False Memory

by | Aug 22, 2014 | Blog, My Poems


We’re too damaged to go back now, left a little too far

open, lost moons, the open box-cutters

with a blade that shines like glass

against your hair, your eyes, the feeling of blade

to skin. Watching you, this is how a river feels—

too cool, too fast, a stampede of horses. We can only

stand by and watch them wade in, knee-deep, and then

chest-buried, before the current takes them. The last thing we see

are the flickers of white in their eyes, a flash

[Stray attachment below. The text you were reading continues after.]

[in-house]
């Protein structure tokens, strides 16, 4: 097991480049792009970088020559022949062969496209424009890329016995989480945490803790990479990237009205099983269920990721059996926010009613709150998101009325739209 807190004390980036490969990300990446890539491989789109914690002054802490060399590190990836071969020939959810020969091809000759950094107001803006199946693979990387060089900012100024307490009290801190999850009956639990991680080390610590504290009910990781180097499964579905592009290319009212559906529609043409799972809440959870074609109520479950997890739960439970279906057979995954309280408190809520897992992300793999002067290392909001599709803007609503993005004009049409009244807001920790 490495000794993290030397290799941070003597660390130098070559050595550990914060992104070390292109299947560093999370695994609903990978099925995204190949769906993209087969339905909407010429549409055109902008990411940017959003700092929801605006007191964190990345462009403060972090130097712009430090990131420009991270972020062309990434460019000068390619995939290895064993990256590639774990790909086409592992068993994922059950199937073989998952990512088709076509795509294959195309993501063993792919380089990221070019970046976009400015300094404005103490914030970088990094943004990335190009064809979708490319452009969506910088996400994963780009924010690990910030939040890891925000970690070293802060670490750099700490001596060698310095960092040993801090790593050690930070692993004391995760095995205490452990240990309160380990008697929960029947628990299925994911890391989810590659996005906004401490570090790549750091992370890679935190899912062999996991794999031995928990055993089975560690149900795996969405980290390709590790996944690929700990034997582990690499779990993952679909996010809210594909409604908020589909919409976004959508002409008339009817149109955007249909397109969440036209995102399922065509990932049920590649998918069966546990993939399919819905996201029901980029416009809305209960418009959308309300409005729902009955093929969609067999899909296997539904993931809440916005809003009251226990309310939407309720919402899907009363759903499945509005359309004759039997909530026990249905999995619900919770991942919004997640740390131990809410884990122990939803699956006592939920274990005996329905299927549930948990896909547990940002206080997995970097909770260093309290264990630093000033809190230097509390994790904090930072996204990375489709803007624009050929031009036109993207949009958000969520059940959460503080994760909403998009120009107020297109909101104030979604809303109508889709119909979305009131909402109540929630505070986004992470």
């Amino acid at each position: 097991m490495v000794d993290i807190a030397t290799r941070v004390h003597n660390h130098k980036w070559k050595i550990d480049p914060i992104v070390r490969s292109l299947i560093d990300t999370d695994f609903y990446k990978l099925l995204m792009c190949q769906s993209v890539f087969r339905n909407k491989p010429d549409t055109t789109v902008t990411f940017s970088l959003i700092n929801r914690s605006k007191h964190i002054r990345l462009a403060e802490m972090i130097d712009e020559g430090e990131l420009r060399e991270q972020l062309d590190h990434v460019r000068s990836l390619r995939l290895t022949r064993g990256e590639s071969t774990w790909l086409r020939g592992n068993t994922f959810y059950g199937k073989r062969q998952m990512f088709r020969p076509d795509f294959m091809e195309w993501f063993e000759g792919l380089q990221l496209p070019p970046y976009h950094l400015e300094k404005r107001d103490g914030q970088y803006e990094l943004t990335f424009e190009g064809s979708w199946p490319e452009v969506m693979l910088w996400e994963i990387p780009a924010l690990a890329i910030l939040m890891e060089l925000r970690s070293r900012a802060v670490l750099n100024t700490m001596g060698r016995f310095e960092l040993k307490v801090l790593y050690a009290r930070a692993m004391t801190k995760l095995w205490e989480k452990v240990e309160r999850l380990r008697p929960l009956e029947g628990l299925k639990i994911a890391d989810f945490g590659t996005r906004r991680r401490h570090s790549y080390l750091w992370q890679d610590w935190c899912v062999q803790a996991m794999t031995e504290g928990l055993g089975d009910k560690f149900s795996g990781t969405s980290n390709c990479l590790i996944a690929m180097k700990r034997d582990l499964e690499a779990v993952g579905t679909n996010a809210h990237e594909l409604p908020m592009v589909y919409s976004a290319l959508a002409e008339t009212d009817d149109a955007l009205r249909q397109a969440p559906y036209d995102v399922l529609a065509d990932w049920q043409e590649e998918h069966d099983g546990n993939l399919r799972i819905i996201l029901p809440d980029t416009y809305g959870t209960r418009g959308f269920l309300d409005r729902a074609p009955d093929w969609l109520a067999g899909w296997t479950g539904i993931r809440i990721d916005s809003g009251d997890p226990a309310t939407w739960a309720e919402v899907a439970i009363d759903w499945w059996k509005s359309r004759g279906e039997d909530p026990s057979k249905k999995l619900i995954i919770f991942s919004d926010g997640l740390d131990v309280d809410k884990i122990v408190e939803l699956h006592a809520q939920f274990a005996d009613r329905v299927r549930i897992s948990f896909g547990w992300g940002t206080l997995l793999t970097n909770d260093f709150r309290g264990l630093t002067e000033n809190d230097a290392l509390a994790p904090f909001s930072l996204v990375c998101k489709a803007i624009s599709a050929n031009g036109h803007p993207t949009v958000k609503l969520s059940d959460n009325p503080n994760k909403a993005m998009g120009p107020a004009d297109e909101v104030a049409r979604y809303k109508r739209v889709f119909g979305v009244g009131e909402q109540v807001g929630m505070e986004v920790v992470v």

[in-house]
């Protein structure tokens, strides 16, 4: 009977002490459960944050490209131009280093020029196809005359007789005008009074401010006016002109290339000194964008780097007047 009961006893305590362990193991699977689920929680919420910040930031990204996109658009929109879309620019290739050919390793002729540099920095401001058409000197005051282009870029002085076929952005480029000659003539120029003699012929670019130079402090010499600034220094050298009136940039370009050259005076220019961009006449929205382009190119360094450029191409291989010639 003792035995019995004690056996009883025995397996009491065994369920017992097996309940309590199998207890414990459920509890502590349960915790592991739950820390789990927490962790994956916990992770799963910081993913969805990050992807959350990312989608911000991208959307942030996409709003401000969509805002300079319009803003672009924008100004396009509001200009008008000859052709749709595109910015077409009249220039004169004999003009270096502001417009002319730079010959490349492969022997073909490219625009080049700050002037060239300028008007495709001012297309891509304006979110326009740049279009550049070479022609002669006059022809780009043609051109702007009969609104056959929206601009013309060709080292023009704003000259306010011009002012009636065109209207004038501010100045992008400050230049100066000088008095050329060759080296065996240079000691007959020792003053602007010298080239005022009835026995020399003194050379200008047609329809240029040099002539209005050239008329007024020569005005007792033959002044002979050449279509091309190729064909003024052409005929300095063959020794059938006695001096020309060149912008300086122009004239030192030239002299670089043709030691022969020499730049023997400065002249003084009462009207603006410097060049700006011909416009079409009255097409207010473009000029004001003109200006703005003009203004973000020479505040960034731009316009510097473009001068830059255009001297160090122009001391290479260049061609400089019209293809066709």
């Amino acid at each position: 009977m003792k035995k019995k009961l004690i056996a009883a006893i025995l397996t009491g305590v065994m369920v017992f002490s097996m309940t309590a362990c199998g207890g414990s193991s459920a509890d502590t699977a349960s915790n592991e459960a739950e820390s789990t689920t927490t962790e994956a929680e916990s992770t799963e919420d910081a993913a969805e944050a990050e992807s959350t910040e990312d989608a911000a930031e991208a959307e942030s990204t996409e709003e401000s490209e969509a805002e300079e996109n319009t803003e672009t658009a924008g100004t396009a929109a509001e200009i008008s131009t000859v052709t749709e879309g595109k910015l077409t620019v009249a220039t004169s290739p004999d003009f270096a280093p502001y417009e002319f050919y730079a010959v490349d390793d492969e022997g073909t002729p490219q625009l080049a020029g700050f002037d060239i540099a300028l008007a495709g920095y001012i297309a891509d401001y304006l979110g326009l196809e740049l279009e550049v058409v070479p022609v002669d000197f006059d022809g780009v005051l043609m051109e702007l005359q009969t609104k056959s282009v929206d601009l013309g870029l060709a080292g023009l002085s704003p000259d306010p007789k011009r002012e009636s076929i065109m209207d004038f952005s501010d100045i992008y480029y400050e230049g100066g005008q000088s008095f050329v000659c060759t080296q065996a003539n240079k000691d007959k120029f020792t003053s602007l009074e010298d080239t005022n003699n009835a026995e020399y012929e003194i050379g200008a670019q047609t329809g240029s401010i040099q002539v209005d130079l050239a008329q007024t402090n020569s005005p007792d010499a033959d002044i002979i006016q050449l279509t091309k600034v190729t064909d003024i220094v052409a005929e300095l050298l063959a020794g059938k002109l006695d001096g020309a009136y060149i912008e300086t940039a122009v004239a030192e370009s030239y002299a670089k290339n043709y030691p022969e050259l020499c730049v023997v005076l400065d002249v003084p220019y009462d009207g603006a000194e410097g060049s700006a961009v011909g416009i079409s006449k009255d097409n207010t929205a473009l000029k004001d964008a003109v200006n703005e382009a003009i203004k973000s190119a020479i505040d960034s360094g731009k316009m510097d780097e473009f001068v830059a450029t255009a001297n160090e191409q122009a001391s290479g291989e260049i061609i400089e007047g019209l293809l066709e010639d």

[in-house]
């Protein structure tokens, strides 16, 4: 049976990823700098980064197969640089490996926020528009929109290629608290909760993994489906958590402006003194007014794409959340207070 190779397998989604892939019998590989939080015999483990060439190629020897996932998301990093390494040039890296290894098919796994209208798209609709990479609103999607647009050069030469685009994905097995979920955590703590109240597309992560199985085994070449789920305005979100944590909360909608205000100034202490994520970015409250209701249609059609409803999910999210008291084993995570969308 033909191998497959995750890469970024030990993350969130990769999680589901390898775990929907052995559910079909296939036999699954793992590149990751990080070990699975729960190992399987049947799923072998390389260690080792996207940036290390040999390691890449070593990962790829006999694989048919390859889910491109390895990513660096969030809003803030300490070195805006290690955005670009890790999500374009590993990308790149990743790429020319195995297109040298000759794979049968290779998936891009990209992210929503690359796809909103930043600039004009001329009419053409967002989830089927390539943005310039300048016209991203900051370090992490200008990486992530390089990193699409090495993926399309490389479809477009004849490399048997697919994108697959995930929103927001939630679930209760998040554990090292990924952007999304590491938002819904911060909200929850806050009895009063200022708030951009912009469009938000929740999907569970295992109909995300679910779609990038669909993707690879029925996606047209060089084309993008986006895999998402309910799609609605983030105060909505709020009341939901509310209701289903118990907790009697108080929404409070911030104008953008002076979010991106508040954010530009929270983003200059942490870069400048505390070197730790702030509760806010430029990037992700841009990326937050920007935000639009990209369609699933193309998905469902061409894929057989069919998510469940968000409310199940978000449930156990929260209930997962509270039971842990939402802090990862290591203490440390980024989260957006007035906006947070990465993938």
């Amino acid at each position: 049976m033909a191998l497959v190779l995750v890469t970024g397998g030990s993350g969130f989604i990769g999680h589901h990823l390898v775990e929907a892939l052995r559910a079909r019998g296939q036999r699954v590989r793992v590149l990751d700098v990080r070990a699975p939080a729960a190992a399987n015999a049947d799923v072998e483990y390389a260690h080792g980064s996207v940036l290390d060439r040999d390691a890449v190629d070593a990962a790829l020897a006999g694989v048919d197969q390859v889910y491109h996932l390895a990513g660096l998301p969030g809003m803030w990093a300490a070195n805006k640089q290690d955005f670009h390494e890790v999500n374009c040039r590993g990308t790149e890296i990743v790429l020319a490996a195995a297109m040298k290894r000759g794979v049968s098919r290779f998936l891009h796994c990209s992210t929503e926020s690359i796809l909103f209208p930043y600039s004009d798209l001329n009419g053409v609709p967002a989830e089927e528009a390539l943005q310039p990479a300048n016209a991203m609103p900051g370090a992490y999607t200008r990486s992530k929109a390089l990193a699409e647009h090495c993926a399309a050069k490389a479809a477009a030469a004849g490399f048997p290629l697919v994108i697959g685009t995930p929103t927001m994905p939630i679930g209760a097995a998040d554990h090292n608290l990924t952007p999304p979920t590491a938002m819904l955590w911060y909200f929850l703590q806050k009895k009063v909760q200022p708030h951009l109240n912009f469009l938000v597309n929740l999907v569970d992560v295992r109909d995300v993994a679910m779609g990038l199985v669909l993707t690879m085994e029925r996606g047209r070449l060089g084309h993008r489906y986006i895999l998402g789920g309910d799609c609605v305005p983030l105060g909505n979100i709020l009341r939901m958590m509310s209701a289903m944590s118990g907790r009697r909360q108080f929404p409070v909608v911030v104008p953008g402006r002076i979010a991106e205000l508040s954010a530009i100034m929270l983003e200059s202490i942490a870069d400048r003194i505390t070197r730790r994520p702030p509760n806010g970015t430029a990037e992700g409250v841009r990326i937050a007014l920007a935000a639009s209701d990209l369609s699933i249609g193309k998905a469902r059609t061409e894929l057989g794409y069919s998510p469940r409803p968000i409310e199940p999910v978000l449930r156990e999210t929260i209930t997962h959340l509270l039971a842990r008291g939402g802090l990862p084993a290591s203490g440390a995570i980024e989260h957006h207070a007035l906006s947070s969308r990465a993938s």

of their teeth. Of course, none of this really happens, but

you feel it anyway. You grieve for them

and want to go out to adopt a colt. You want to go out

and plant something green. You want to apply

moisturizer to the memory of cuts, as if there ever

really had been any. Sometimes, you wish

there had been, so you could feel something else, feel

something a little out-of-control, a little bloody.

You close your eyes and see ribbons of skin, spinning

like ribbon dancers, in every direction, a hall of mirrors.

This may be as real to you as death will ever be, and so

you take it all in, opening every window, hearing

every crash from the city.